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February 1957

Simple Tests of Renal Function in Health and Disease: II. Simple Tests of Renal Function: Healthy Subjects

Author Affiliations

Urbana, III.

From the Department of Physiology, University of Illinois. Research was conducted in the University Health Service Research Unit. Associate Professor (Dr. Sargent), Head (Dr. Johnson), Department of Physiology, University of Illinois, College of Liberal Arts and Sciences.

AMA Arch Intern Med. 1957;99(2):190-193. doi:10.1001/archinte.1957.00260020026004

In conditions of nutritional imbalance or exposure to such environmental stresses as work, heat, and cold, renal functional changes resembling pathological alterations may be observed in healthy young male subjects. In this paper we shall discuss physiological changes which must be accounted for in evaluating the results of routine urinalysis and quantitative tests, such as urea clearance, creatinine clearance, and osmotic clearance.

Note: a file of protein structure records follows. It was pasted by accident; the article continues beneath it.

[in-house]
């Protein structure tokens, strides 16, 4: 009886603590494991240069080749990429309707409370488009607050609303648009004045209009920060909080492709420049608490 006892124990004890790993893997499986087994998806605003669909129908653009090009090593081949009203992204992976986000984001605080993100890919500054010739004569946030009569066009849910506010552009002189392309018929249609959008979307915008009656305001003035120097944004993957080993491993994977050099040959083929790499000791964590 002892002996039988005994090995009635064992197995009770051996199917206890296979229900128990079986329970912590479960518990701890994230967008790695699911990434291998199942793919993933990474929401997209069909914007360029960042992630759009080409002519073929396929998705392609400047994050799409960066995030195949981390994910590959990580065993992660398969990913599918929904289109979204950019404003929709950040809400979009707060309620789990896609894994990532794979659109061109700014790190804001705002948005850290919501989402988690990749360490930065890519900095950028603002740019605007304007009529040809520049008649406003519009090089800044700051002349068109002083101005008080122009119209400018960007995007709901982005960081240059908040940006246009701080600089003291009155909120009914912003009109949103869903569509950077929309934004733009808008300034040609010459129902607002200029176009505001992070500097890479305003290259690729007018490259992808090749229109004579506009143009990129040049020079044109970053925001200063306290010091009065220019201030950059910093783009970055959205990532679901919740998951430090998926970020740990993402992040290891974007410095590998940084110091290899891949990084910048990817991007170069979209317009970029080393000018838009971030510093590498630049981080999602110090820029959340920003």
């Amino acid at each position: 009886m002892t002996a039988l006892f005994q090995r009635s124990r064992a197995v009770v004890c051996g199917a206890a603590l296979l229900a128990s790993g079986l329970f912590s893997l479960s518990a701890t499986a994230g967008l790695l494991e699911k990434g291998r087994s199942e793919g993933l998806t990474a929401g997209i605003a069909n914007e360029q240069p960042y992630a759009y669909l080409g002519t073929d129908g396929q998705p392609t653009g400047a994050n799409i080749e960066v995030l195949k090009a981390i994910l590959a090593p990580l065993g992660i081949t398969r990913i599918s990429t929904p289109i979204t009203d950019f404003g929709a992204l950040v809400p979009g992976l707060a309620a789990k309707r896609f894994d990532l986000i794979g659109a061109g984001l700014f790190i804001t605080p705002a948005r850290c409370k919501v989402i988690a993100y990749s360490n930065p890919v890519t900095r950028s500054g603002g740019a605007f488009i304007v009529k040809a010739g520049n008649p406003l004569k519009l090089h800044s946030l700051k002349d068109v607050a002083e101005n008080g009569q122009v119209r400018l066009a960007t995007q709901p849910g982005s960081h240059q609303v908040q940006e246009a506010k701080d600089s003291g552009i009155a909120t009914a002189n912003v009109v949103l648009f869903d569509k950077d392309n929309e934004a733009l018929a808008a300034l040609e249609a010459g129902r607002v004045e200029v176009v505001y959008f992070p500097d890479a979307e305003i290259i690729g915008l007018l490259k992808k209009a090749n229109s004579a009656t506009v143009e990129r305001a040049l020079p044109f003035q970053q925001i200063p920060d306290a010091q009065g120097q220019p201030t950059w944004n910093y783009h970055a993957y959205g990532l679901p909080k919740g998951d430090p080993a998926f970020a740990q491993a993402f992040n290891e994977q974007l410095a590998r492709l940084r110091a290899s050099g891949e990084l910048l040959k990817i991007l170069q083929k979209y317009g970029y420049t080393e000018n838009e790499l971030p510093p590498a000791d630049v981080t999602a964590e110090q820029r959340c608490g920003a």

Qualitative Findings 

Reaction.  —Diets which are acid in ash or ketogenic often drive the urinary pH down as low as 5.5 and the titrable acidity as high as 50 mEq/day. By contrast, diets of alkaline ash often drive the urinary pH as high as 8.0. In such specimens the titrable acidity is zero.

Glycosuria.  —Glycosuria in healthy young men is extremely rare. In approximately 1600 tests of 211 male subjects exposed to environmental extremes of heat and cold and also exposed to extreme nutritional stress, such as starvation

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